Princeton's residential campus ensures that even in a student body of 5,300 undergraduates, first-year students, sophomores, juniors and seniors develop a sense of home within a tightly knit community.
Princeton guarantees on-campus housing for students for all four years. First- and second-year students are required to live on campus, and nearly all juniors and seniors choose to live in on-campus housing. All residential colleges house students from all four class years as well as some graduate students. The residential colleges offer a welcoming environment and a host of social and intellectual opportunities throughout the academic year. Juniors and seniors can take advantage of these opportunities even if they choose not to live in the residential colleges.
Entering first-year students are randomly assigned to a residential college: Butler, Forbes, Mathey, Rockefeller,Whitman or First College. First-years typically take on the identity of their college with pride early in the first semester. Each first-year has a junior or senior residential college adviser who is on hand to answer questions and help with the adjustment to college life. Each college has a faculty head of college, faculty fellows, dean, director of studies and a director of student life.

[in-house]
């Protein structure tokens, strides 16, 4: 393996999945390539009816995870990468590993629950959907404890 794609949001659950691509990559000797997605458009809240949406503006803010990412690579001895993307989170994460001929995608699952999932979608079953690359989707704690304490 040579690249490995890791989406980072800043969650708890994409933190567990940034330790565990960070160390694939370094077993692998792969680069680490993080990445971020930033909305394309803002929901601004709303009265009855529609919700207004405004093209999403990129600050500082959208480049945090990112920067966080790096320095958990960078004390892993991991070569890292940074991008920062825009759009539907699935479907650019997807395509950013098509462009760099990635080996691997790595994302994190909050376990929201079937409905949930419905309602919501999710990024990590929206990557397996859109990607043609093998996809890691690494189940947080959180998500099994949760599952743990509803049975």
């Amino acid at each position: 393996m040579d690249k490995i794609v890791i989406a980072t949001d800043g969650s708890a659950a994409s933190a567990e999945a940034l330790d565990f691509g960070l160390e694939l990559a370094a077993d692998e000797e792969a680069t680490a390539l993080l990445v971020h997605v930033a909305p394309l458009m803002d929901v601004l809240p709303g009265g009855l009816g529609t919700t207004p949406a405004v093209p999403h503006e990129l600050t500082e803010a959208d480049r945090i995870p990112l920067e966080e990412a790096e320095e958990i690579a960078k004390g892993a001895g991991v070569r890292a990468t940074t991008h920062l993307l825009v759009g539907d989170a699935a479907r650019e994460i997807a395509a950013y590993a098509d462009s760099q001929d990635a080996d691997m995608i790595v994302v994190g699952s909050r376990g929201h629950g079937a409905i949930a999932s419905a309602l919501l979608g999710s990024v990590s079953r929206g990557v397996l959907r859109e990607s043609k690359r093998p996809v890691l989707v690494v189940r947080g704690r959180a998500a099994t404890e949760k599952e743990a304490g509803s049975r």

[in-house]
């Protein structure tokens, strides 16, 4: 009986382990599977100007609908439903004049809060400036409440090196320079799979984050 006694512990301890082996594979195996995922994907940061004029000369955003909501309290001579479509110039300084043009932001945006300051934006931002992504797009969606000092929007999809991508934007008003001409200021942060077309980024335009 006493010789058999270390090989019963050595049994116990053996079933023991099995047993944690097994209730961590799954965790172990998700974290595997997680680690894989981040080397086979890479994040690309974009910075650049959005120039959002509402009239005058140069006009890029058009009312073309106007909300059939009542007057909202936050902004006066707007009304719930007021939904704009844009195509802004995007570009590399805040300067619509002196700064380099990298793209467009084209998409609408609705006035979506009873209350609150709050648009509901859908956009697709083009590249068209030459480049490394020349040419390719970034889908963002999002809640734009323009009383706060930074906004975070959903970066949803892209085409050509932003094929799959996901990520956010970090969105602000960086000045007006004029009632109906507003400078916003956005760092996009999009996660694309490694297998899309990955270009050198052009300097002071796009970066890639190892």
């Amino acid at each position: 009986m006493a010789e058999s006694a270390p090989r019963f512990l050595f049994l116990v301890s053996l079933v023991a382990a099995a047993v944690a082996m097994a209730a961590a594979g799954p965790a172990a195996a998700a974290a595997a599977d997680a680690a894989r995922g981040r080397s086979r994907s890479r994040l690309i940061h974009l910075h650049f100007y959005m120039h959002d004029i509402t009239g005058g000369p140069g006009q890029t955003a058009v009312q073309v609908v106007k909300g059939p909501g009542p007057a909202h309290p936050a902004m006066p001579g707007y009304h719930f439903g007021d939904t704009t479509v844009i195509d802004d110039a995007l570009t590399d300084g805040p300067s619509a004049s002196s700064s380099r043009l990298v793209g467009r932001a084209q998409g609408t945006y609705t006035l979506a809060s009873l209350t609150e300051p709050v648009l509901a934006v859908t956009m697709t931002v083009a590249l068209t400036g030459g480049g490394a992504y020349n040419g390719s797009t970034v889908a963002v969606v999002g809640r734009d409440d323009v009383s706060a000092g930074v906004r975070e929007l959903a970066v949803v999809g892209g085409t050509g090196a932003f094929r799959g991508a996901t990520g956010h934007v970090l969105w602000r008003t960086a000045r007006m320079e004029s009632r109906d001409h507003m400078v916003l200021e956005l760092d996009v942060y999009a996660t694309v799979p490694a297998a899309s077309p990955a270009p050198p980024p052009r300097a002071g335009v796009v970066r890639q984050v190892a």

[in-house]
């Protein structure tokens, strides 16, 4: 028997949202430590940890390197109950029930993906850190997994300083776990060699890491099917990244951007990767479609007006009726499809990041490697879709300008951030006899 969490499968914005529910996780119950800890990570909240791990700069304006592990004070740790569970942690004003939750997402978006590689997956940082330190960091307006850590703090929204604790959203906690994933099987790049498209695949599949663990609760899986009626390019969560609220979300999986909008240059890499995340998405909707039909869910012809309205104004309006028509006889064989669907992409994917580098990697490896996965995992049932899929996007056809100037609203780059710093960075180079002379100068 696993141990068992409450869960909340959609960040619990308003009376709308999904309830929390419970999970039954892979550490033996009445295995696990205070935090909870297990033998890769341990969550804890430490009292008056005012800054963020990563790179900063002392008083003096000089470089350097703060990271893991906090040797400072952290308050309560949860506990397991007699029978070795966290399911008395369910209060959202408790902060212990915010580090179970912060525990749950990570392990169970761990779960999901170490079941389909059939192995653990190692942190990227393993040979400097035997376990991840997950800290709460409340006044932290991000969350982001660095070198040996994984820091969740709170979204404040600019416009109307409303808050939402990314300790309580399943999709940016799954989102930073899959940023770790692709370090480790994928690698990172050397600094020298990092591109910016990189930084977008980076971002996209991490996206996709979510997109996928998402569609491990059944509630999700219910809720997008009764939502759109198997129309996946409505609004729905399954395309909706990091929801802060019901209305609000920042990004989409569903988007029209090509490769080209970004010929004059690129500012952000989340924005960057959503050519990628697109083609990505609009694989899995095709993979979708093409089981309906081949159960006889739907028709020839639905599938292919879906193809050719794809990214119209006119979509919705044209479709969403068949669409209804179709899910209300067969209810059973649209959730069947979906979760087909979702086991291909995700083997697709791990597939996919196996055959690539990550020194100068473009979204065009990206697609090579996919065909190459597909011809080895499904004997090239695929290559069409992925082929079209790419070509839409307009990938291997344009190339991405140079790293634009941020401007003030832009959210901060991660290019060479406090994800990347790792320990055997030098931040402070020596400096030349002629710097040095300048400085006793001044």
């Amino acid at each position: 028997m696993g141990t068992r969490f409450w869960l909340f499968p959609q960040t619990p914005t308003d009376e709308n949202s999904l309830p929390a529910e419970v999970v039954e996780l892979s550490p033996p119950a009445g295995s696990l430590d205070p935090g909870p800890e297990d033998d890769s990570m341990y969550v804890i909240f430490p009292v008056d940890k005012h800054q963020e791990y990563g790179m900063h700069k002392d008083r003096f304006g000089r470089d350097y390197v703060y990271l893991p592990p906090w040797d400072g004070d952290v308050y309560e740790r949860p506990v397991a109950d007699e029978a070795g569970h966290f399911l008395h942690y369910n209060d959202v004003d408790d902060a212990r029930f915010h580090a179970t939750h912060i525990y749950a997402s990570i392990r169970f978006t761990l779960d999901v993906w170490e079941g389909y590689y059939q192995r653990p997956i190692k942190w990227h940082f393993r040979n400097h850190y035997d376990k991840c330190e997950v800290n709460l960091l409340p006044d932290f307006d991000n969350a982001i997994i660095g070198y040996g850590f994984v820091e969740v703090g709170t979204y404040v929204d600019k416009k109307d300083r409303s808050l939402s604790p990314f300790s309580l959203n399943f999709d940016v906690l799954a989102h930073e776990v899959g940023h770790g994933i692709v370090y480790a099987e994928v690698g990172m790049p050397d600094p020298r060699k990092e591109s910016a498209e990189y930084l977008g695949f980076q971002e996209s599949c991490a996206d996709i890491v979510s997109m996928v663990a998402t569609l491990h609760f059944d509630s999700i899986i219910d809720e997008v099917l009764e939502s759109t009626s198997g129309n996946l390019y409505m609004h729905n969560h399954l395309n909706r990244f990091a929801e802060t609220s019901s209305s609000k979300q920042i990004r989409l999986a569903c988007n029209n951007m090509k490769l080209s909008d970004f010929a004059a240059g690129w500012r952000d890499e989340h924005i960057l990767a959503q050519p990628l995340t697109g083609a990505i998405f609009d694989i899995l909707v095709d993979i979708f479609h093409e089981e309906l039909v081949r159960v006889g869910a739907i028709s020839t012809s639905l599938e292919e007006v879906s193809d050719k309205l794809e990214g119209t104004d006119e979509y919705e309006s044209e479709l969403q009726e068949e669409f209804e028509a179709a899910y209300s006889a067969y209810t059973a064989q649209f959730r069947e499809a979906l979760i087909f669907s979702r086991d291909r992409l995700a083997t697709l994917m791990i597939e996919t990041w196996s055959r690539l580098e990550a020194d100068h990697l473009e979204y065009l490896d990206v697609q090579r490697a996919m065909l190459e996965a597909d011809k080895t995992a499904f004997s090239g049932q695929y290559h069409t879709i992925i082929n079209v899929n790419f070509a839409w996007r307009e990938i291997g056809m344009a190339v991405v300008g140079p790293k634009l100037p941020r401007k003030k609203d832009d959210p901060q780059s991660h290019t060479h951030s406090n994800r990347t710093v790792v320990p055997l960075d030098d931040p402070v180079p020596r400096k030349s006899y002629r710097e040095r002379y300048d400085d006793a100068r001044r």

At the end of their sophomore year, students may choose whether to live in one of the residential colleges or remain affiliated with their college but make other living and dining arrangements.
Freshman seminars and writing seminars often meet in residential college classrooms. In addition, residential colleges organize many out of class learning opportunities, such as shared meals with prominent professors, foreign-language discussion tables, film series, topical speakers and trips to the theater, opera and ballet.
Colleges also organize dances, barbecues and movie nights. They compete against each other in intramural sports such as soccer and volleyball. And most importantly, they give every student a home base from which to explore new and exciting opportunities.